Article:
A. It is definitely possible to grow plants making use of the vertical space on the balcony’s walls and also railings. Use vertical garden systems, trellises, wall or hanging baskets to add more plant colour and create more space for growing. These containers will also require extra attention when watering and may need wind protection on exposed balconies.


Q. I’m new to balcony and container gardening, but have experience with in-ground plants. Do care requirements differ?

A. Basically, potted plants tend to need more care on a regular basis than the same plant growing in the ground. Check them daily – and more frequently on hot or windy days. Water regularly, liquid feed plants that are actively growing and regularly deadhead and trim plants to keep them in check in confined spaces. Additionally, even though balconies are often a long way off the ground, pests can and do attack pot plants. Be vigilant for signs of caterpillars and other common garden pests.


An advanced frangipani with some smaller plants on a city balcony.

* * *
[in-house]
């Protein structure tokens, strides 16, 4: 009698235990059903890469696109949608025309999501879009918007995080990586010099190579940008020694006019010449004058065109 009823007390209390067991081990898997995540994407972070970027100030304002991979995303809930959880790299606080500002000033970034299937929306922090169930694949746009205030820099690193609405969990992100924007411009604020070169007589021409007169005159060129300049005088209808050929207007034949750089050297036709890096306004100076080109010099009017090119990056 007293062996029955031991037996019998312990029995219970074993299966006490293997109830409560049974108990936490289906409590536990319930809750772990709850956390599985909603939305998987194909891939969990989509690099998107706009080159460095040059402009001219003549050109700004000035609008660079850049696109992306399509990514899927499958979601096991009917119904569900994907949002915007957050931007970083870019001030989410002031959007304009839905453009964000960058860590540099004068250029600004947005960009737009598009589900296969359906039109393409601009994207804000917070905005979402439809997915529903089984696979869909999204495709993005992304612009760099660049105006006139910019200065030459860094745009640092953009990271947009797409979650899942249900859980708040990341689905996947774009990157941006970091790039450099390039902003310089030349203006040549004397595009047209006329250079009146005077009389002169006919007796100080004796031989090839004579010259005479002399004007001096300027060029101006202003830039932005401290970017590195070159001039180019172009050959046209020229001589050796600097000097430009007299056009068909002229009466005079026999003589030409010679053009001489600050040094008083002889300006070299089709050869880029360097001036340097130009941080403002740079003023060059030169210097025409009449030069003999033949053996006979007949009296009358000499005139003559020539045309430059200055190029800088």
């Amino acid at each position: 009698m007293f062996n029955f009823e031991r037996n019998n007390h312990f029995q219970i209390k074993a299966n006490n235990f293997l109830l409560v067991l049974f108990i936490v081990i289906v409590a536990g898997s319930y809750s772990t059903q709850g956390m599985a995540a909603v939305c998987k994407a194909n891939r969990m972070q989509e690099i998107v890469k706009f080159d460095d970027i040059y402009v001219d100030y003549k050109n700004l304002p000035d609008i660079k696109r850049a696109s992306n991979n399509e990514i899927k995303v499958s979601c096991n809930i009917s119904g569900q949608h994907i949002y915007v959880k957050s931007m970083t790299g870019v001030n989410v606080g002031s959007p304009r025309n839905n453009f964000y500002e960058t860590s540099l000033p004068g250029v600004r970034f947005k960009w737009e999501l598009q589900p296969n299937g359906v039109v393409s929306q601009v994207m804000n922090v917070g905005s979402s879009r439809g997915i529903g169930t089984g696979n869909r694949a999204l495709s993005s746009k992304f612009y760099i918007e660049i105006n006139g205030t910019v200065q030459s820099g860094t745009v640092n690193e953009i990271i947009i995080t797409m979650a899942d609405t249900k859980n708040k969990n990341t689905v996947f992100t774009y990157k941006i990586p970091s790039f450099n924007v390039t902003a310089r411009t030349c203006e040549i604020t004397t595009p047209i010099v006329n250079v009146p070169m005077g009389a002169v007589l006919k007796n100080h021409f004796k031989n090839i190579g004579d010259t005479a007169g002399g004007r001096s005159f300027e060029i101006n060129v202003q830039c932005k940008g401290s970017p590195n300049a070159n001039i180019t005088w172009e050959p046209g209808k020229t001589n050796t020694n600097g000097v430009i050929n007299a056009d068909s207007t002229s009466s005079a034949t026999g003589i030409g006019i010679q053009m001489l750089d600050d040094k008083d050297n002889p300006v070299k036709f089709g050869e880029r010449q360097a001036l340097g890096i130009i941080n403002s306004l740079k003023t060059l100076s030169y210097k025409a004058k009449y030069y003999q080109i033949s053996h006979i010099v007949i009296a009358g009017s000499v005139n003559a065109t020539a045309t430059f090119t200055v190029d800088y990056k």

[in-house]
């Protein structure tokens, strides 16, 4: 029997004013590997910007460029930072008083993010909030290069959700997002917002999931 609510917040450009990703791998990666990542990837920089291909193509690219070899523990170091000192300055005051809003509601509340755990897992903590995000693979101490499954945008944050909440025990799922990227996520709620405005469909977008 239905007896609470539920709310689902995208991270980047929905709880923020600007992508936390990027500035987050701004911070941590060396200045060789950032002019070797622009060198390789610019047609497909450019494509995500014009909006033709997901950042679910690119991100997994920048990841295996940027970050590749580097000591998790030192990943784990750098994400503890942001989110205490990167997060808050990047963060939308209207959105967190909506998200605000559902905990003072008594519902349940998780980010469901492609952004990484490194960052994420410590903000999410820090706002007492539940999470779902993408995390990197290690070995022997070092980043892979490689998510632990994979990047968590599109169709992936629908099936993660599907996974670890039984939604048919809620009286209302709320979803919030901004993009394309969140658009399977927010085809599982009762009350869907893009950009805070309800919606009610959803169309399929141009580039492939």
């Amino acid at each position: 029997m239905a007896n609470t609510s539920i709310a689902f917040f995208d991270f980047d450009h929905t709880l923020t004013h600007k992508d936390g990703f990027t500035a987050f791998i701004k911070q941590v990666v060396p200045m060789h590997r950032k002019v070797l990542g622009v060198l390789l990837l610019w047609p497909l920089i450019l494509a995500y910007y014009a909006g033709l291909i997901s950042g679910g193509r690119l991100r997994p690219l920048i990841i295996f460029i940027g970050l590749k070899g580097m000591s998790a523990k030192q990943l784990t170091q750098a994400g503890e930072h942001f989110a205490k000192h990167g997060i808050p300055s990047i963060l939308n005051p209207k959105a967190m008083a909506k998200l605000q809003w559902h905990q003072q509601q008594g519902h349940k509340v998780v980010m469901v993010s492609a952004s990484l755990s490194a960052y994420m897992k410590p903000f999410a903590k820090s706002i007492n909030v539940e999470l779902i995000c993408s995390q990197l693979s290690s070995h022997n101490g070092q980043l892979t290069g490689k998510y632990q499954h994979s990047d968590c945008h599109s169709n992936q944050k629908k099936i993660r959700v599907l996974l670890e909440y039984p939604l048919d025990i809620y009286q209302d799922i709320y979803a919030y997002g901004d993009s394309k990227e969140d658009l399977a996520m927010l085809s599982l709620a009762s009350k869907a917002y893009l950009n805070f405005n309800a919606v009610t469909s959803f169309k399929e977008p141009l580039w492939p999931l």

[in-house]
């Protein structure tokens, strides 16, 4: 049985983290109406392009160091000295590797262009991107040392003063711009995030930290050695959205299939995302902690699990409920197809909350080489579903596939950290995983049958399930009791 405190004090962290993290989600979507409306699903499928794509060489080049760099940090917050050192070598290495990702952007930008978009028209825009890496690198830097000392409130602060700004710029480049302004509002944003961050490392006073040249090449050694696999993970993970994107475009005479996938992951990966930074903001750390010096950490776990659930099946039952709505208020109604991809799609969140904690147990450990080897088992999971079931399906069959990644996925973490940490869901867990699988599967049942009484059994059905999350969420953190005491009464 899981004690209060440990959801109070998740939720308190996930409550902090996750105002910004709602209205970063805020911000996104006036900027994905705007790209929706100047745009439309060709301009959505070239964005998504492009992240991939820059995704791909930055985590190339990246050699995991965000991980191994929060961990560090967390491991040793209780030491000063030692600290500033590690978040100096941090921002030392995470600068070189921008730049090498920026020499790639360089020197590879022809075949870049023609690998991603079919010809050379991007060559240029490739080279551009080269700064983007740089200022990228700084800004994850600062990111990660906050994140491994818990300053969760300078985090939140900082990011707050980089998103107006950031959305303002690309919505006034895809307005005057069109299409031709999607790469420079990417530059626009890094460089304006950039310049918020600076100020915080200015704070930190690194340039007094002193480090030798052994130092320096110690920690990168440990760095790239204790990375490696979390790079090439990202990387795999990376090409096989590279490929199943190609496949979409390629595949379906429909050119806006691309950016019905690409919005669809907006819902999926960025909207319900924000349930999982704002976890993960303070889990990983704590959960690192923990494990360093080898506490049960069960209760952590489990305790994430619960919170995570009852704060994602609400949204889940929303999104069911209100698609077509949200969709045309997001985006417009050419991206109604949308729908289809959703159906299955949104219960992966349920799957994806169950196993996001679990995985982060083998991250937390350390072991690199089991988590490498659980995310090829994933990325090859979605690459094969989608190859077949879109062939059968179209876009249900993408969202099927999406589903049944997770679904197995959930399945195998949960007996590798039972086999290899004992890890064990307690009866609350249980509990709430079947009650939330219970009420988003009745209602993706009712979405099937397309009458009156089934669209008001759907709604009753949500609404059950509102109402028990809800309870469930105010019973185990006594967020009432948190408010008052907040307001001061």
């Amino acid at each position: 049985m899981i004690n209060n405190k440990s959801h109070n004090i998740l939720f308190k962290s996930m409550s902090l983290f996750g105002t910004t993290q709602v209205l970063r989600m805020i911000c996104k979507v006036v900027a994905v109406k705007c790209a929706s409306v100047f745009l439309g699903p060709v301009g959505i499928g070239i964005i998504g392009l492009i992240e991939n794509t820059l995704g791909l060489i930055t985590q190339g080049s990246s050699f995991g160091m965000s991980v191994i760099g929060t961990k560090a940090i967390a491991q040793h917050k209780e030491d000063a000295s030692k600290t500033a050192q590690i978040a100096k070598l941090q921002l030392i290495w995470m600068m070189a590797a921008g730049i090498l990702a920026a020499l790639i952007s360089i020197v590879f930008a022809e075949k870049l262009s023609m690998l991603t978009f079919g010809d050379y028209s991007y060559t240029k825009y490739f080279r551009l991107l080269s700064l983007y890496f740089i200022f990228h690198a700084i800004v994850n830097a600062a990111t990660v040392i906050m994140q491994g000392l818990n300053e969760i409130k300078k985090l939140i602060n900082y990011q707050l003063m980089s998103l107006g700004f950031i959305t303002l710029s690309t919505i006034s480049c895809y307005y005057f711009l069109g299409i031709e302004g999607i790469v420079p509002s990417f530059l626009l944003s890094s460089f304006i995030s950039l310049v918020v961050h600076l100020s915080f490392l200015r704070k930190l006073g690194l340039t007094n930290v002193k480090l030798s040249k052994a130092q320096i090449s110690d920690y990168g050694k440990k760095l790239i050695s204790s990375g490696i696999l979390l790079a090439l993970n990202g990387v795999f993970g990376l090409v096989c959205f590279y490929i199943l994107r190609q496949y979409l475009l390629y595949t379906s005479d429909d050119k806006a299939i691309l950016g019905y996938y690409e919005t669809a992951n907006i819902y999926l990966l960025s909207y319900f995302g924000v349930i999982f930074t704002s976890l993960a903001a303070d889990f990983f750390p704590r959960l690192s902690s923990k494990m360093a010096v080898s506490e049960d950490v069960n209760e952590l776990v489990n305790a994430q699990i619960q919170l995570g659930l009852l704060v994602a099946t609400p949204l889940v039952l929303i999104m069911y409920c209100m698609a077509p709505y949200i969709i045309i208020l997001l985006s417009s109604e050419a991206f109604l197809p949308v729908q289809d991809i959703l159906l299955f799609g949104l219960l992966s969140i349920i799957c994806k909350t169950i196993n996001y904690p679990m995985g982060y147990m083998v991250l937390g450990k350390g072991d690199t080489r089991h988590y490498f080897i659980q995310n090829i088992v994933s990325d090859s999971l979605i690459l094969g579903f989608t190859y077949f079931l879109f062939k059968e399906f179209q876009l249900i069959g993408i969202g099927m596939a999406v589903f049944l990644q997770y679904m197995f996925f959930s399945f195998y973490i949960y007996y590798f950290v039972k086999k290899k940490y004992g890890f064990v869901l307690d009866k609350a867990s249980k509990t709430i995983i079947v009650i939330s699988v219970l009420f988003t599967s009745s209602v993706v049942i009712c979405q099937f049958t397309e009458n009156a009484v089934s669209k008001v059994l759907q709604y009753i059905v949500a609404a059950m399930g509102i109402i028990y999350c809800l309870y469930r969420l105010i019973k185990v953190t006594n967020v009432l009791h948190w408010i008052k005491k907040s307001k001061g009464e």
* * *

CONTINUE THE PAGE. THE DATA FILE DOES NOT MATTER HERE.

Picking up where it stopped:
Advanced plants are an investment, but the payoff is instant impact on your balcony.

Q. What do I do with plants on my balcony that don’t look healthy?

A. Be ruthless. In a confined growing space, plants need to look good all the time. This may mean being more ruthless than you would in a large garden. Plants may need to be removed if they stop flowering or develop growth, pest or disease problems. Take them away and replant with something new rather than spending a lot of time trying to nurse something back to health. Inject instant colour by buying advanced plants rather than starting with seedlings.


Want more tips on making the most of your small garden space? This article is full of them.